Boston College might have had a coaching change in the offseason, bringing in Steve Addazio to replace Frank Spaziani, but all that appeared to do was reinforce what the Eagles want to do with the ball: run right at you.
“It’s going to be a fistfight,” Virginia Tech defensive backs coach Torrian Gray said. “It’s going to be a brawl. That’s how they play. You’ve got to join them or they’re going to beat you down.”
The Hokies have faced their share of teams that utilize misdirection or the spread, trying to get players in space. BC doesn’t have much of that flash. It just hands the ball to 227-pound running back Andre Williams and runs repeatedly behind a veteran offensive line that features two seniors and three juniors.
Williams has thrived, running 183 times for 1,010 yards in eight games and scoring eight touchdowns. He leads the ACC in rushing by 187 yards and has 39 more carries than anyone in the league.
“I love this kind of style of offense,” Virginia Tech linebacker Jack Tyler said. “I love the power scheme because there’s not a lot of tricks. There’s not a lot of going the other way on blocks. There’s not a lot of misdirection. It’s just, you’re going to know what they’re going to do. They’re going to line up with a bunch of tight ends and play smashmouth style football and try to run you over and move you with their offensive linemen.
“They’ve got big backs that try to run you over. I like it, just because I think it plays into our hands a little more. We’re a physical style defense and it’s not a lot of going backward. It’s a lot of going forward.”
Virginia Tech’s defense has adapted well to play against spread teams recently, but Bud Foster‘s defense has always been adept at facing pro-style attacks.
The Hokies’ strength has always been against the run. Although its secondary is drawing rave reviews this season, Tech is tops in the ACC and fifth nationally in rushing defense, allowing 91.0 yards per game on the ground.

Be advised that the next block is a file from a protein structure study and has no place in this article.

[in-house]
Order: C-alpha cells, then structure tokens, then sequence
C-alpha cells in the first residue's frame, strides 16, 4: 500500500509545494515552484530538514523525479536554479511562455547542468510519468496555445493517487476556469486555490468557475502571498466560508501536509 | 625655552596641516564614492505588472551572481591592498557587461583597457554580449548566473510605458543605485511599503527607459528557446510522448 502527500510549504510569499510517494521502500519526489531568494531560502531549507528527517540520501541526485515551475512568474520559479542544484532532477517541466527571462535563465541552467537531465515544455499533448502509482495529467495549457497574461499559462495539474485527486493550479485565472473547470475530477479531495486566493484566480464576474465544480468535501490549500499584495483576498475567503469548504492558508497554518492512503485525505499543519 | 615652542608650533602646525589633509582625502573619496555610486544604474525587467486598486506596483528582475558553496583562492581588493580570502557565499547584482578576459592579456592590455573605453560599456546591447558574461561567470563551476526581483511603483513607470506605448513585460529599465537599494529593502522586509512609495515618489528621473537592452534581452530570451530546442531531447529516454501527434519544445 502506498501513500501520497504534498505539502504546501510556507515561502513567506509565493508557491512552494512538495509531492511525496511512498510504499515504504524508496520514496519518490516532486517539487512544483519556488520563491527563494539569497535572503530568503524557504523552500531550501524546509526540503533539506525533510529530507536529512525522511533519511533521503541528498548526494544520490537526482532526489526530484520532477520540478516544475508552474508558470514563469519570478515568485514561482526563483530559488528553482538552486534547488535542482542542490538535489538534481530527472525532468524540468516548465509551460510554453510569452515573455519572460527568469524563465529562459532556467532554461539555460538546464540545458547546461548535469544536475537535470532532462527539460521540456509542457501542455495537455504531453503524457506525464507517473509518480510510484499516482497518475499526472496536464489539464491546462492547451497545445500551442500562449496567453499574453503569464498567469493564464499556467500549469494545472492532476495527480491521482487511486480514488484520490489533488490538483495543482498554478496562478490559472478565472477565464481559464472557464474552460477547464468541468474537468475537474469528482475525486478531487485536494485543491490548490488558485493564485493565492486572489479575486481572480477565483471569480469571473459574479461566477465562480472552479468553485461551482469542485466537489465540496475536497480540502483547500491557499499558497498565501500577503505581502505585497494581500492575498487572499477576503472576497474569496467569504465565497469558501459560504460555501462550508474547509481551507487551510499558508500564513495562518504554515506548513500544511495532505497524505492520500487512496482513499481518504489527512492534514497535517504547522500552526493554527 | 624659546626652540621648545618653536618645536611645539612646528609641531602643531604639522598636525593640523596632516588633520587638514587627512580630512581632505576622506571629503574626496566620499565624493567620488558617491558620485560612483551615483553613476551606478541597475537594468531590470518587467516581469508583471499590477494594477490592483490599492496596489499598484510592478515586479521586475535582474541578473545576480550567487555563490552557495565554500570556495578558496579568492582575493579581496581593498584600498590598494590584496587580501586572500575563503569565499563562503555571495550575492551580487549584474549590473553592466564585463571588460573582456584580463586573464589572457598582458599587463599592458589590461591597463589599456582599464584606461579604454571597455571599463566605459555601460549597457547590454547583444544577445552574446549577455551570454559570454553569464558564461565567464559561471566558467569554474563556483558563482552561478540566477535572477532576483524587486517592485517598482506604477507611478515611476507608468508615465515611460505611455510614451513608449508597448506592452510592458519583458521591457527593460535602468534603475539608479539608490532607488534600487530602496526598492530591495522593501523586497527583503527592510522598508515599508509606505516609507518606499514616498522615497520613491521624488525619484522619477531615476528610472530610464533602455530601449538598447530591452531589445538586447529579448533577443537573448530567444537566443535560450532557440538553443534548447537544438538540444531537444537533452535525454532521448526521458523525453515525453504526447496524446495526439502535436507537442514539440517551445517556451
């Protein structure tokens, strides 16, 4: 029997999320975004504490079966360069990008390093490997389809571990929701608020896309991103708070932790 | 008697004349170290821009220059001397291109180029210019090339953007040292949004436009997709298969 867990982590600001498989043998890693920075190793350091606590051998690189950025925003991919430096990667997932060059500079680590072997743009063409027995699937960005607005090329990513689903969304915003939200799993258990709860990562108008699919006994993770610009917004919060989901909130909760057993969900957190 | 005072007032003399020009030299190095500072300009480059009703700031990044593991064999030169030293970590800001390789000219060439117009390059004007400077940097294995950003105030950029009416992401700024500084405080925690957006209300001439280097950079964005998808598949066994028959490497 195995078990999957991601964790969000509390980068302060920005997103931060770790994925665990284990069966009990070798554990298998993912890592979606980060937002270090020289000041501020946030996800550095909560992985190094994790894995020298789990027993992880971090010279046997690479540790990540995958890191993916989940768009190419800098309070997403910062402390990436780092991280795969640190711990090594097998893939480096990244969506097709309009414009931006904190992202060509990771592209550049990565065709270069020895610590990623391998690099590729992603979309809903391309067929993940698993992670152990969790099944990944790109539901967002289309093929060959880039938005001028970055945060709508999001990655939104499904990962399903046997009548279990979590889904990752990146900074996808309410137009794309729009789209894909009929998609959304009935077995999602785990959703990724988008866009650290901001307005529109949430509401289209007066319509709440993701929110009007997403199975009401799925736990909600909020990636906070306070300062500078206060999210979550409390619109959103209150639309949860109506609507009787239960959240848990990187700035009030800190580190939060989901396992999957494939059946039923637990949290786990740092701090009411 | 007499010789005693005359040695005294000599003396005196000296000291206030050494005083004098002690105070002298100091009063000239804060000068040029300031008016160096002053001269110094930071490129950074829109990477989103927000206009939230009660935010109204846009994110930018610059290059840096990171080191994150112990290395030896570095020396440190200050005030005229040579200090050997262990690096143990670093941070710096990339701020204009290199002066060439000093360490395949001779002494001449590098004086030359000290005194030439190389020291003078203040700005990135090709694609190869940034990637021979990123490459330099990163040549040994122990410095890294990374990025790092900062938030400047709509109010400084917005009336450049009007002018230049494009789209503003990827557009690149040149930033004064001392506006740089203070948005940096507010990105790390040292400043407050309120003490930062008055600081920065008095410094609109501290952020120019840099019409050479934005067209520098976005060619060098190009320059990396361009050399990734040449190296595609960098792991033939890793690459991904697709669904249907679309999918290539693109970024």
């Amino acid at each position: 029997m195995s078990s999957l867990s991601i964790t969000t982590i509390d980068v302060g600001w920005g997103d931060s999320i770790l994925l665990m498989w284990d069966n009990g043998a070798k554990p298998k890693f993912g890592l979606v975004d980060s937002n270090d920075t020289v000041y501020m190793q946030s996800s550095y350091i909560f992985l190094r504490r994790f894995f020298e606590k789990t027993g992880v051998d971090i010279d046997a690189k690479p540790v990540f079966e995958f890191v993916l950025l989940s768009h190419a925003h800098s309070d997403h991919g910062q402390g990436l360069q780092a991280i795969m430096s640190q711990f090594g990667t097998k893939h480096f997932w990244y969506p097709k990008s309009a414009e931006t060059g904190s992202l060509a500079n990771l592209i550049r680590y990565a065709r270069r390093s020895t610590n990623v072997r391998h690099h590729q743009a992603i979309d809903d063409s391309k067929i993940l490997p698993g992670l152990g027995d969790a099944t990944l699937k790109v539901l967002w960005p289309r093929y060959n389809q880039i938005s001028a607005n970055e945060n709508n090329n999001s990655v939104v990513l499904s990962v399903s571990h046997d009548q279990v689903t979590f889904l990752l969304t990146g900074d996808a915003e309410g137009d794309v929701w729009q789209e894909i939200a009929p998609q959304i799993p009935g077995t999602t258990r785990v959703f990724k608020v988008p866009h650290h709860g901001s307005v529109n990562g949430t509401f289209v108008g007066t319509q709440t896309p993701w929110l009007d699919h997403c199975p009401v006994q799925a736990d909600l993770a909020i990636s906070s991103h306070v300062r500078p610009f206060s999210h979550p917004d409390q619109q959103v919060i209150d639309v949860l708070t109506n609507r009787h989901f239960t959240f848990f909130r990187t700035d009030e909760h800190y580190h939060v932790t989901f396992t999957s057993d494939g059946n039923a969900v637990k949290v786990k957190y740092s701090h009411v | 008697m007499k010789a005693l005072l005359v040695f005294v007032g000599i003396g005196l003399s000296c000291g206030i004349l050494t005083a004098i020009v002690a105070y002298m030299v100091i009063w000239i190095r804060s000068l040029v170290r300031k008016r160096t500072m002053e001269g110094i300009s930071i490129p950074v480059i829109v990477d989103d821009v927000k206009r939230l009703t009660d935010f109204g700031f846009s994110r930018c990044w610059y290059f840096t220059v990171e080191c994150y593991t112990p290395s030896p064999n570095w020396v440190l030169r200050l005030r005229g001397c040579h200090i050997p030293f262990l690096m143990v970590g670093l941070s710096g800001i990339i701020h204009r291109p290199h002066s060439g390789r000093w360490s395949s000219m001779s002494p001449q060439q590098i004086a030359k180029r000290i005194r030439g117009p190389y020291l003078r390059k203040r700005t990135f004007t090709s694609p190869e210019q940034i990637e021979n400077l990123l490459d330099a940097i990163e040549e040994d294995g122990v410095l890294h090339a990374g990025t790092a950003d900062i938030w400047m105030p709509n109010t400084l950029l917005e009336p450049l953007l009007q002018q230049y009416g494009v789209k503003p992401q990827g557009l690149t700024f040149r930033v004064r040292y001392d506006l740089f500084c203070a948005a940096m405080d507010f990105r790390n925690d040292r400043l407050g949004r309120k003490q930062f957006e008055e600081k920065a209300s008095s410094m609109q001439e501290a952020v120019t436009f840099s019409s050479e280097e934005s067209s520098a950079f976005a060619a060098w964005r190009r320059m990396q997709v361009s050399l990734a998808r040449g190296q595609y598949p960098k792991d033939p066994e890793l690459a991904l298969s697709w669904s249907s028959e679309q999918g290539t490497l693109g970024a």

“This is as good a defense as I’ve really seen,” Boston College head coach Steve Addazio said. “It’s certainly in the top three in my career.”
Williams, at nearly 230 pounds, is the biggest back Tech has faced this year, although, despite that physical challenge, Tyler prefers going up against that type of runner.
“You know they’re not going to give you a lot of shiftiness,” he said. “For me in particular, I can just shoot for a certain part on their body, and you know if you take out their legs, they’re going to go down. There’s not a lot of missing. You’ve got to bring your big boy pads.”
The key for Tech is matching that physicality. The Hokies might take a pounding, but they can deliver one too.
“If we keep pounding them all game and decrease their desire to win, they’re not going to be as good as they’re capable of being,” Tyler said. “So that’s what we’re going to try to do in these type of games. Pound them, pound them, pound them until the fourth quarter and hope that they don’t run as hard through those holes.”
Boston College’s traditional formations could open up an opportunity for the Hokies to use defensive end Dadi Nicolas in a whip linebacker role similar to what they did against Pitt.
Nicolas, who lined up in a standing position over the tight end against the Panthers, essentially crashed the line on every play, holding the edge or, in passing situations, going after the quarterback. In doing so, he had his best game to date, with seven tackles, three sacks and two more quarterback hurries. Pitt ran for only 23 yards.
With J.R. Collins returning from a one-game suspension for a violation of team rules, the Hokies have enough defensive ends to allow Nicolas to play that position again.
“You want to get Dadi on the field, I know that,” defensive line coach Charley Wiles said. “As much as you can.”
Wiles said Nicolas plays with an emotion that you don’t see in many players. After one tackle for a loss against Duke last week, his post-play celebration involved crawling on all fours.
“If I was on the other team, I’d probably think something was wrong with him,” defensive end James Gayle said with a chuckle. “That’s not the guy I’d probably want to run the ball to his side, because he’s an animal out there. But definitely, he’s a guy I love playing with. He’s going to continue to get better and keep making plays for us.”